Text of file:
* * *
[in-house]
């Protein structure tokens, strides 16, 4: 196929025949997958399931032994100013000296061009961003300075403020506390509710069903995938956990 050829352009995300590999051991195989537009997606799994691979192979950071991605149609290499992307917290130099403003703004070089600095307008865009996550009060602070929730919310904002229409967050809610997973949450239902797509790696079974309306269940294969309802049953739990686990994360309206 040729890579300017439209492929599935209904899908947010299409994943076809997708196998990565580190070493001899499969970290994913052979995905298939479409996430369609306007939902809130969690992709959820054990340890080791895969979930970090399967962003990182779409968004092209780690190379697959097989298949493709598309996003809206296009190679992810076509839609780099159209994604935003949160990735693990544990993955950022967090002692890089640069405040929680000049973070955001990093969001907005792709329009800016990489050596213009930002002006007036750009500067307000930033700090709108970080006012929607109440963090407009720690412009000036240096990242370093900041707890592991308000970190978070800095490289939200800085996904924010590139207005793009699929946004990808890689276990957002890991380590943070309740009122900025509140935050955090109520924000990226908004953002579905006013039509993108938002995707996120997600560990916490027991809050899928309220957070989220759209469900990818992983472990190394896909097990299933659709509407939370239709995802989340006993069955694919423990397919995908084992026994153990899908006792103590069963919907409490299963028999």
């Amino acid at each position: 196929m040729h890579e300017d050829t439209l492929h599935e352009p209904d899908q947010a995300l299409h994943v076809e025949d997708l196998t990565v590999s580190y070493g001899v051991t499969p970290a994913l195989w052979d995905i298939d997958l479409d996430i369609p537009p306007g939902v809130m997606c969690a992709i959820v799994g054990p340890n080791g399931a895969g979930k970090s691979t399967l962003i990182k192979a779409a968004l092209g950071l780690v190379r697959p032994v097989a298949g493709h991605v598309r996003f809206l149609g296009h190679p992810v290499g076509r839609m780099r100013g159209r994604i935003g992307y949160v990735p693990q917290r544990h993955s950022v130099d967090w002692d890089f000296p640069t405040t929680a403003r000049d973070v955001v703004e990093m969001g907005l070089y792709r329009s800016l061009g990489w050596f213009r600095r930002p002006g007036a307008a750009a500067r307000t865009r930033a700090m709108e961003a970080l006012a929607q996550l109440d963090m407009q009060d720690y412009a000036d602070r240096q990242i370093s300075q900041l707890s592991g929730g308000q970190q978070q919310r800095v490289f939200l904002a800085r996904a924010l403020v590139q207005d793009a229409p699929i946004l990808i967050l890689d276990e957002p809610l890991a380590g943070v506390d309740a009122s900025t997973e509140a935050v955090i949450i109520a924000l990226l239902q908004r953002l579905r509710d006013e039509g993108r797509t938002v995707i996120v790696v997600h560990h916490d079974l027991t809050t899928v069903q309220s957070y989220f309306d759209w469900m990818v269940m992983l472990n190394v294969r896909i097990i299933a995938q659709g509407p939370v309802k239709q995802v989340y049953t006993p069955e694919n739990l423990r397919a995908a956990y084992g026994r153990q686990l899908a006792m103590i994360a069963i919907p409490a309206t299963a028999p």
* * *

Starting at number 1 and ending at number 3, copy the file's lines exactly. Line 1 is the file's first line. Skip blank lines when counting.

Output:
[in-house]
């Protein structure tokens, strides 16, 4: 196929025949997958399931032994100013000296061009961003300075403020506390509710069903995938956990 050829352009995300590999051991195989537009997606799994691979192979950071991605149609290499992307917290130099403003703004070089600095307008865009996550009060602070929730919310904002229409967050809610997973949450239902797509790696079974309306269940294969309802049953739990686990994360309206 040729890579300017439209492929599935209904899908947010299409994943076809997708196998990565580190070493001899499969970290994913052979995905298939479409996430369609306007939902809130969690992709959820054990340890080791895969979930970090399967962003990182779409968004092209780690190379697959097989298949493709598309996003809206296009190679992810076509839609780099159209994604935003949160990735693990544990993955950022967090002692890089640069405040929680000049973070955001990093969001907005792709329009800016990489050596213009930002002006007036750009500067307000930033700090709108970080006012929607109440963090407009720690412009000036240096990242370093900041707890592991308000970190978070800095490289939200800085996904924010590139207005793009699929946004990808890689276990957002890991380590943070309740009122900025509140935050955090109520924000990226908004953002579905006013039509993108938002995707996120997600560990916490027991809050899928309220957070989220759209469900990818992983472990190394896909097990299933659709509407939370239709995802989340006993069955694919423990397919995908084992026994153990899908006792103590069963919907409490299963028999």
């Amino acid at each position: 196929m040729h890579e300017d050829t439209l492929h599935e352009p209904d899908q947010a995300l299409h994943v076809e025949d997708l196998t990565v590999s580190y070493g001899v051991t499969p970290a994913l195989w052979d995905i298939d997958l479409d996430i369609p537009p306007g939902v809130m997606c969690a992709i959820v799994g054990p340890n080791g399931a895969g979930k970090s691979t399967l962003i990182k192979a779409a968004l092209g950071l780690v190379r697959p032994v097989a298949g493709h991605v598309r996003f809206l149609g296009h190679p992810v290499g076509r839609m780099r100013g159209r994604i935003g992307y949160v990735p693990q917290r544990h993955s950022v130099d967090w002692d890089f000296p640069t405040t929680a403003r000049d973070v955001v703004e990093m969001g907005l070089y792709r329009s800016l061009g990489w050596f213009r600095r930002p002006g007036a307008a750009a500067r307000t865009r930033a700090m709108e961003a970080l006012a929607q996550l109440d963090m407009q009060d720690y412009a000036d602070r240096q990242i370093s300075q900041l707890s592991g929730g308000q970190q978070q919310r800095v490289f939200l904002a800085r996904a924010l403020v590139q207005d793009a229409p699929i946004l990808i967050l890689d276990e957002p809610l890991a380590g943070v506390d309740a009122s900025t997973e509140a935050v955090i949450i109520a924000l990226l239902q908004r953002l579905r509710d006013e039509g993108r797509t938002v995707i996120v790696v997600h560990h916490d079974l027991t809050t899928v069903q309220s957070y989220f309306d759209w469900m990818v269940m992983l472990n190394v294969r896909i097990i299933a995938q659709g509407p939370v309802k239709q995802v989340y049953t006993p069955e694919n739990l423990r397919a995908a956990y084992g026994r153990q686990l899908a006792m103590i994360a069963i919907p409490a309206t299963a028999p």